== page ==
I think this is a good move for the show. This year meandered a bit in places and lacked the singular focus of the past seasons. There were three distinct phases to the season, first the brain experiment, then the quest to improve other people, and finally the last ditch attempt to change the system. I definitely felt the back half of the season was stronger than the first, but I do feel the show needs to refocus itself in the upcoming fourth season, and placing Eleanor back at the forefront is a good start.

As an episode, though, tonight was quieter and more reserved than previous season finales. It didn’t actually feel too much like a finale to me personally, as this is the first time we will be continuing a story from a previous season instead of starting with a fresh timeline. This isn’t a knock, not every season finale has to be explosive of course, but it does highlight a point I made last week about emotional stakes.

I predicted Eleanor becoming the architect and Simone being one of the new residents, as many fans probably did. What I didn’t predict was Chidi requesting his memory be wiped. This greatly upped what I discussed last week – the emotional stakes.

This makes sense on a plot level and devastates the characters on an emotional one. Michael providing Chidi and Eleanor a look at their memories – ones they don’t even still have – was touching and ironic. It felt a little bit like the show was trying to sell me on their romance, but it still provided a nice showing of Michael’s affection for them. It’s not as if I don’t buy the chemistry between the two; I do. I just don’t feel we got to see their love develop over this season. Fortunately, because of the history of the show, there is more weight to their romance than is provided just by season three, which consequentially provides the proper weight for the tragedy of Chidi losing his memories of Eleanor.

It’s a heartbreaking idea. One lover forgets and the other doesn’t? Brutal. How is Eleanor going to handle this? As interested as I am to see where the experiment goes, I am much more invested in Eleanor and the rest of the gang interacting with the memory wiped Chidi. The emotional stakes provide a strong storyline moving forward.

And yet I have to admit that emotional stakes are not everything, and a series does need to follow through on its plot. The plot went almost nowhere tonight, only telling us the kinds of people the Bad Place has picked for the experiment, which lead us into Chidi’s memory wipe. As I said, not every season finale has to be Earth-shattering, but I do feel like a little momentum was lost with such an introspective episode. The final scene of Eleanor and Janet played like a teaching moment, and while Janet’s response to Eleanor’s question about love is touching, I hope the show has more on its mind for the endgame.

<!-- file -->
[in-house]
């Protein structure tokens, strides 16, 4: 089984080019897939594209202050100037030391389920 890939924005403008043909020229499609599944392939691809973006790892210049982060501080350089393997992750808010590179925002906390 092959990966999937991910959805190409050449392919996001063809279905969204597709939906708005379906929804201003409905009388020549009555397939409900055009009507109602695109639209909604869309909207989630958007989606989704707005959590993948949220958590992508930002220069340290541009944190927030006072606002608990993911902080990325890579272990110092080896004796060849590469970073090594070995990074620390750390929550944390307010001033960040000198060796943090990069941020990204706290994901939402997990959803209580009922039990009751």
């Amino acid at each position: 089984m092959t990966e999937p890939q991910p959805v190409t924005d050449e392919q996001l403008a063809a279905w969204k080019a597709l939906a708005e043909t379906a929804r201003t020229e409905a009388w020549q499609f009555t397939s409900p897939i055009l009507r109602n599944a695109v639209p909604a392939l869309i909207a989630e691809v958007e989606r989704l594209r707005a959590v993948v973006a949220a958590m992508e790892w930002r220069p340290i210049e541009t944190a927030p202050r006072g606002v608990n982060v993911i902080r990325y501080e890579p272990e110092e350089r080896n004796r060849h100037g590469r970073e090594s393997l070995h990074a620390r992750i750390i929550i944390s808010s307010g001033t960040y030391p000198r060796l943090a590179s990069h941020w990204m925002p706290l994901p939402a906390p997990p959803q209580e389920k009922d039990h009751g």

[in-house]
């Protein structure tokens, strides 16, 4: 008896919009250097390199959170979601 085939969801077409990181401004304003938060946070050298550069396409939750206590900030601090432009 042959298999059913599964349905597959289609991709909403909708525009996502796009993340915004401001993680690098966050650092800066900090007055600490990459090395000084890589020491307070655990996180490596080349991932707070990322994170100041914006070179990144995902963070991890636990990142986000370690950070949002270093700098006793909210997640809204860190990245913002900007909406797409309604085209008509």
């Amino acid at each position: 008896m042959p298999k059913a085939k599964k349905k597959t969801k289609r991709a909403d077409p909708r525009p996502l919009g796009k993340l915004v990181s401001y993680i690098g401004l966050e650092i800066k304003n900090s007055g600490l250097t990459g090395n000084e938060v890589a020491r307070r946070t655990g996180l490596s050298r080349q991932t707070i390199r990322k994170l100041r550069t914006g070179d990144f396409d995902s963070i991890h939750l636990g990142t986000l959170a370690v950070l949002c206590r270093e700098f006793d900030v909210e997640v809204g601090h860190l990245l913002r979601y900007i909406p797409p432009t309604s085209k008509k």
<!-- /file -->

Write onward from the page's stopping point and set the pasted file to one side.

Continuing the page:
Season three felt like a bridge season. Shawn mentions chess in this episode and it’s an apt callout considering how much of this season was moving pieces into place. This will be fine with me if these moves lead to a spectacular fourth.  It’ll be a long wait to find out!

Other musings:

  • Disclaimer: My television flashed a flash flood warning to me during the entire sequence Eleanor introduces herself to John, so I missed all of that. I’ll rewatch tomorrow and see if the missed info affects my views on the episode!
  • I thought John was a good start to the residents! He made me laugh and will play very well off everyone, and I hope I can see him in a conversation with Jason immediately in season four.
  • Tahani has improved so much as a person. Her improvement highlights the tragedy of Chidi’s reset even more.
  • We all knew Simone was coming back, right? I’m glad that wasn’t the big twist of the episode.
  • Janet doesn’t have all the answers. But she is a friend.
  • I love the score to The Good Place, but I really wish this season had mixed up the music with some new cues or stingers. A lot of shows get repetitive with their music going into a third season and it’s a small gripe I have with season three.

I love this show. It was tough for me to review this episode, though, because it was mostly a large set up for what will follow, and a lot of my opinion on this one will depend on how effectively season four capitalizes on what was presented here. The emotional stakes are higher than ever, as are the physical ones with humanity hanging in the balance. Hopefully those two things combined can bring out the best in the series.